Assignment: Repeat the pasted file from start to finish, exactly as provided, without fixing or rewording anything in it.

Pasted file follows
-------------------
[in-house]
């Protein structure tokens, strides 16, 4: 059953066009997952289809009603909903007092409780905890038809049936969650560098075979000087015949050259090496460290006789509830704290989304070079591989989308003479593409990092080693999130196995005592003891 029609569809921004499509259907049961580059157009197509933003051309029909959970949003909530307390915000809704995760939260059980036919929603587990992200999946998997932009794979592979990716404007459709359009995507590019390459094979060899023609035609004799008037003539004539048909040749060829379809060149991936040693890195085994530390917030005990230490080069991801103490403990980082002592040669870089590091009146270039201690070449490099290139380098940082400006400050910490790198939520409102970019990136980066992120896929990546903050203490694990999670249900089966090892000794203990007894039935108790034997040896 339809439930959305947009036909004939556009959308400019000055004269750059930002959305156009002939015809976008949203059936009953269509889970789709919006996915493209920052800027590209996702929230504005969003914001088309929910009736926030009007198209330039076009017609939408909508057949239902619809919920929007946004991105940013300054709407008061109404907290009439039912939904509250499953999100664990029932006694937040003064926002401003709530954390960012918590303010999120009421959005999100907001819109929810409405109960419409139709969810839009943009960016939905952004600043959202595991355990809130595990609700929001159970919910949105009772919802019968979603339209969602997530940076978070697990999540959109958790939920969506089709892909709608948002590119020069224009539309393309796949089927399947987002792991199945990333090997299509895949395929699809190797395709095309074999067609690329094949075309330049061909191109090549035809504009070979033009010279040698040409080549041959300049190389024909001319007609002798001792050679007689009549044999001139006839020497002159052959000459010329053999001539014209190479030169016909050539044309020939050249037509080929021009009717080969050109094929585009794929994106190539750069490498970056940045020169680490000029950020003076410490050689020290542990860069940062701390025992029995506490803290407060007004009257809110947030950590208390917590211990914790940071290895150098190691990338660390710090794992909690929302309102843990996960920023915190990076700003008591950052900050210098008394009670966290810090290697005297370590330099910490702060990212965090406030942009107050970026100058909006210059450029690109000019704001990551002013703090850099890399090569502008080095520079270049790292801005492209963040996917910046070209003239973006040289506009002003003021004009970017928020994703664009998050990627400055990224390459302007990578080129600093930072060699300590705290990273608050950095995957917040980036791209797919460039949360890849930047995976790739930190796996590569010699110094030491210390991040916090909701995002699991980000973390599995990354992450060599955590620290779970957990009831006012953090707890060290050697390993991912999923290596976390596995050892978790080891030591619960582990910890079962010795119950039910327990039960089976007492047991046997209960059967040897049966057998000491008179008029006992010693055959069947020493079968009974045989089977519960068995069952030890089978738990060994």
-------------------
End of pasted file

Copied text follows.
[in-house]
């Protein structure tokens, strides 16, 4: 059953066009997952289809009603909903007092409780905890038809049936969650560098075979000087015949050259090496460290006789509830704290989304070079591989989308003479593409990092080693999130196995005592003891 029609569809921004499509259907049961580059157009197509933003051309029909959970949003909530307390915000809704995760939260059980036919929603587990992200999946998997932009794979592979990716404007459709359009995507590019390459094979060899023609035609004799008037003539004539048909040749060829379809060149991936040693890195085994530390917030005990230490080069991801103490403990980082002592040669870089590091009146270039201690070449490099290139380098940082400006400050910490790198939520409102970019990136980066992120896929990546903050203490694990999670249900089966090892000794203990007894039935108790034997040896 339809439930959305947009036909004939556009959308400019000055004269750059930002959305156009002939015809976008949203059936009953269509889970789709919006996915493209920052800027590209996702929230504005969003914001088309929910009736926030009007198209330039076009017609939408909508057949239902619809919920929007946004991105940013300054709407008061109404907290009439039912939904509250499953999100664990029932006694937040003064926002401003709530954390960012918590303010999120009421959005999100907001819109929810409405109960419409139709969810839009943009960016939905952004600043959202595991355990809130595990609700929001159970919910949105009772919802019968979603339209969602997530940076978070697990999540959109958790939920969506089709892909709608948002590119020069224009539309393309796949089927399947987002792991199945990333090997299509895949395929699809190797395709095309074999067609690329094949075309330049061909191109090549035809504009070979033009010279040698040409080549041959300049190389024909001319007609002798001792050679007689009549044999001139006839020497002159052959000459010329053999001539014209190479030169016909050539044309020939050249037509080929021009009717080969050109094929585009794929994106190539750069490498970056940045020169680490000029950020003076410490050689020290542990860069940062701390025992029995506490803290407060007004009257809110947030950590208390917590211990914790940071290895150098190691990338660390710090794992909690929302309102843990996960920023915190990076700003008591950052900050210098008394009670966290810090290697005297370590330099910490702060990212965090406030942009107050970026100058909006210059450029690109000019704001990551002013703090850099890399090569502008080095520079270049790292801005492209963040996917910046070209003239973006040289506009002003003021004009970017928020994703664009998050990627400055990224390459302007990578080129600093930072060699300590705290990273608050950095995957917040980036791209797919460039949360890849930047995976790739930190796996590569010699110094030491210390991040916090909701995002699991980000973390599995990354992450060599955590620290779970957990009831006012953090707890060290050697390993991912999923290596976390596995050892978790080891030591619960582990910890079962010795119950039910327990039960089976007492047991046997209960059967040897049966057998000491008179008029006992010693055959069947020493079968009974045989089977519960068995069952030890089978738990060994």